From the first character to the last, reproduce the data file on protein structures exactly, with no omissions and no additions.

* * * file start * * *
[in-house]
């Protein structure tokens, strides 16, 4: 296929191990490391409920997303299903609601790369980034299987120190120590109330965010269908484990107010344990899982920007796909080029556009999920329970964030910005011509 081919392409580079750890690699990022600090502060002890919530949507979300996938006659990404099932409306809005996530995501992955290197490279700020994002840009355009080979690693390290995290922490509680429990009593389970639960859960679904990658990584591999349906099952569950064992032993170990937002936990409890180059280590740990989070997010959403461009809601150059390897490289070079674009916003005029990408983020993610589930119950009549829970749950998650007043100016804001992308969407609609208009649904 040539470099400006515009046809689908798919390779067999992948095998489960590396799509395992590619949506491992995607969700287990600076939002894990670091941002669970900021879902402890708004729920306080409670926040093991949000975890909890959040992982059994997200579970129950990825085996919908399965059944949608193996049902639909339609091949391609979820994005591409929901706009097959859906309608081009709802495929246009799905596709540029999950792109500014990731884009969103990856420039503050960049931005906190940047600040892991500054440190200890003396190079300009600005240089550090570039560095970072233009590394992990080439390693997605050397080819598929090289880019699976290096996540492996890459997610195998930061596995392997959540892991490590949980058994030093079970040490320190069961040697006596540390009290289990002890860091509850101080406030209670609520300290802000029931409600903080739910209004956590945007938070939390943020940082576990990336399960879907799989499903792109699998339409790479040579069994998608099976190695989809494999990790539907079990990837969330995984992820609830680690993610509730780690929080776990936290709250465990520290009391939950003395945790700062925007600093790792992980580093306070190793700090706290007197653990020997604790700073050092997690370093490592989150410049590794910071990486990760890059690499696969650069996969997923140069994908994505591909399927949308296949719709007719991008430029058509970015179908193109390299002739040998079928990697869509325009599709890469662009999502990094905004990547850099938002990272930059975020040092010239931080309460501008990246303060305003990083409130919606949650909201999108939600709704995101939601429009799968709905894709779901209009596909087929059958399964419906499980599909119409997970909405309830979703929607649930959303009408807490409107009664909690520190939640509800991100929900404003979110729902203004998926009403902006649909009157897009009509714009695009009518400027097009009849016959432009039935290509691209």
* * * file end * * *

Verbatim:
[in-house]
């Protein structure tokens, strides 16, 4: 296929191990490391409920997303299903609601790369980034299987120190120590109330965010269908484990107010344990899982920007796909080029556009999920329970964030910005011509 081919392409580079750890690699990022600090502060002890919530949507979300996938006659990404099932409306809005996530995501992955290197490279700020994002840009355009080979690693390290995290922490509680429990009593389970639960859960679904990658990584591999349906099952569950064992032993170990937002936990409890180059280590740990989070997010959403461009809601150059390897490289070079674009916003005029990408983020993610589930119950009549829970749950998650007043100016804001992308969407609609208009649904 040539470099400006515009046809689908798919390779067999992948095998489960590396799509395992590619949506491992995607969700287990600076939002894990670091941002669970900021879902402890708004729920306080409670926040093991949000975890909890959040992982059994997200579970129950990825085996919908399965059944949608193996049902639909339609091949391609979820994005591409929901706009097959859906309608081009709802495929246009799905596709540029999950792109500014990731884009969103990856420039503050960049931005906190940047600040892991500054440190200890003396190079300009600005240089550090570039560095970072233009590394992990080439390693997605050397080819598929090289880019699976290096996540492996890459997610195998930061596995392997959540892991490590949980058994030093079970040490320190069961040697006596540390009290289990002890860091509850101080406030209670609520300290802000029931409600903080739910209004956590945007938070939390943020940082576990990336399960879907799989499903792109699998339409790479040579069994998608099976190695989809494999990790539907079990990837969330995984992820609830680690993610509730780690929080776990936290709250465990520290009391939950003395945790700062925007600093790792992980580093306070190793700090706290007197653990020997604790700073050092997690370093490592989150410049590794910071990486990760890059690499696969650069996969997923140069994908994505591909399927949308296949719709007719991008430029058509970015179908193109390299002739040998079928990697869509325009599709890469662009999502990094905004990547850099938002990272930059975020040092010239931080309460501008990246303060305003990083409130919606949650909201999108939600709704995101939601429009799968709905894709779901209009596909087929059958399964419906499980599909119409997970909405309830979703929607649930959303009408807490409107009664909690520190939640509800991100929900404003979110729902203004998926009403902006649909009157897009009509714009695009009518400027097009009849016959432009039935290509691209």